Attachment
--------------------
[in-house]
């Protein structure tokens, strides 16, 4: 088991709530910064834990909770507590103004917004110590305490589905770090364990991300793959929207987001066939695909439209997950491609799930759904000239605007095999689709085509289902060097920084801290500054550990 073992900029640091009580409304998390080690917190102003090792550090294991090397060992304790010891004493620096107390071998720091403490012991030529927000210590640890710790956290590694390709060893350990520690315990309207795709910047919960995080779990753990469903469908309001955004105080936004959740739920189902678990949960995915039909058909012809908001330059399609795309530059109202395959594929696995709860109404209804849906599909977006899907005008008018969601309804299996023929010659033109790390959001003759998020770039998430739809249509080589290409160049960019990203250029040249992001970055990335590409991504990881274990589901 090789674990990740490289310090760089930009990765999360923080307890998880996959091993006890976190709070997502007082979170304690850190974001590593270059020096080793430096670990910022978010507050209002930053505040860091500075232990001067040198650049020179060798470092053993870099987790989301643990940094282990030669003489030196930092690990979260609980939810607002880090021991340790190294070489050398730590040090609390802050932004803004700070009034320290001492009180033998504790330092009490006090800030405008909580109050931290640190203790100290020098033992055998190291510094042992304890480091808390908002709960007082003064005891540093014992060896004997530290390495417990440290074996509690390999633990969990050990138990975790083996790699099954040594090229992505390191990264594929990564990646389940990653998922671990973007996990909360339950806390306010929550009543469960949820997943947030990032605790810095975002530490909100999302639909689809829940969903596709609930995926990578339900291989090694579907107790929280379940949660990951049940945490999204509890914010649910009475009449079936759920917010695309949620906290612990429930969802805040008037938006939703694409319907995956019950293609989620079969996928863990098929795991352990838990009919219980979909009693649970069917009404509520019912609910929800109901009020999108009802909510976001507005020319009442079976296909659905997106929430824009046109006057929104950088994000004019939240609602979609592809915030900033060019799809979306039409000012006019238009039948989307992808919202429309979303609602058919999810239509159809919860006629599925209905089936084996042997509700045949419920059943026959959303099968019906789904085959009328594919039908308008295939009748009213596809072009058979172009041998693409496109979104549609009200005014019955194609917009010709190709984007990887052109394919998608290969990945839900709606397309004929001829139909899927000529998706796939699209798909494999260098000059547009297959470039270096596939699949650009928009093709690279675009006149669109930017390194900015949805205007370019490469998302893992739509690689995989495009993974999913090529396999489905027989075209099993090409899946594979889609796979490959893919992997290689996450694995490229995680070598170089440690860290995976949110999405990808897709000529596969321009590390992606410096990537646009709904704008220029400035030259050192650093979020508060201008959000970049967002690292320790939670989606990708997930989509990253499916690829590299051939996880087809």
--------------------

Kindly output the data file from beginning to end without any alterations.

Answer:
[in-house]
């Protein structure tokens, strides 16, 4: 088991709530910064834990909770507590103004917004110590305490589905770090364990991300793959929207987001066939695909439209997950491609799930759904000239605007095999689709085509289902060097920084801290500054550990 073992900029640091009580409304998390080690917190102003090792550090294991090397060992304790010891004493620096107390071998720091403490012991030529927000210590640890710790956290590694390709060893350990520690315990309207795709910047919960995080779990753990469903469908309001955004105080936004959740739920189902678990949960995915039909058909012809908001330059399609795309530059109202395959594929696995709860109404209804849906599909977006899907005008008018969601309804299996023929010659033109790390959001003759998020770039998430739809249509080589290409160049960019990203250029040249992001970055990335590409991504990881274990589901 090789674990990740490289310090760089930009990765999360923080307890998880996959091993006890976190709070997502007082979170304690850190974001590593270059020096080793430096670990910022978010507050209002930053505040860091500075232990001067040198650049020179060798470092053993870099987790989301643990940094282990030669003489030196930092690990979260609980939810607002880090021991340790190294070489050398730590040090609390802050932004803004700070009034320290001492009180033998504790330092009490006090800030405008909580109050931290640190203790100290020098033992055998190291510094042992304890480091808390908002709960007082003064005891540093014992060896004997530290390495417990440290074996509690390999633990969990050990138990975790083996790699099954040594090229992505390191990264594929990564990646389940990653998922671990973007996990909360339950806390306010929550009543469960949820997943947030990032605790810095975002530490909100999302639909689809829940969903596709609930995926990578339900291989090694579907107790929280379940949660990951049940945490999204509890914010649910009475009449079936759920917010695309949620906290612990429930969802805040008037938006939703694409319907995956019950293609989620079969996928863990098929795991352990838990009919219980979909009693649970069917009404509520019912609910929800109901009020999108009802909510976001507005020319009442079976296909659905997106929430824009046109006057929104950088994000004019939240609602979609592809915030900033060019799809979306039409000012006019238009039948989307992808919202429309979303609602058919999810239509159809919860006629599925209905089936084996042997509700045949419920059943026959959303099968019906789904085959009328594919039908308008295939009748009213596809072009058979172009041998693409496109979104549609009200005014019955194609917009010709190709984007990887052109394919998608290969990945839900709606397309004929001829139909899927000529998706796939699209798909494999260098000059547009297959470039270096596939699949650009928009093709690279675009006149669109930017390194900015949805205007370019490469998302893992739509690689995989495009993974999913090529396999489905027989075209099993090409899946594979889609796979490959893919992997290689996450694995490229995680070598170089440690860290995976949110999405990808897709000529596969321009590390992606410096990537646009709904704008220029400035030259050192650093979020508060201008959000970049967002690292320790939670989606990708997930989509990253499916690829590299051939996880087809």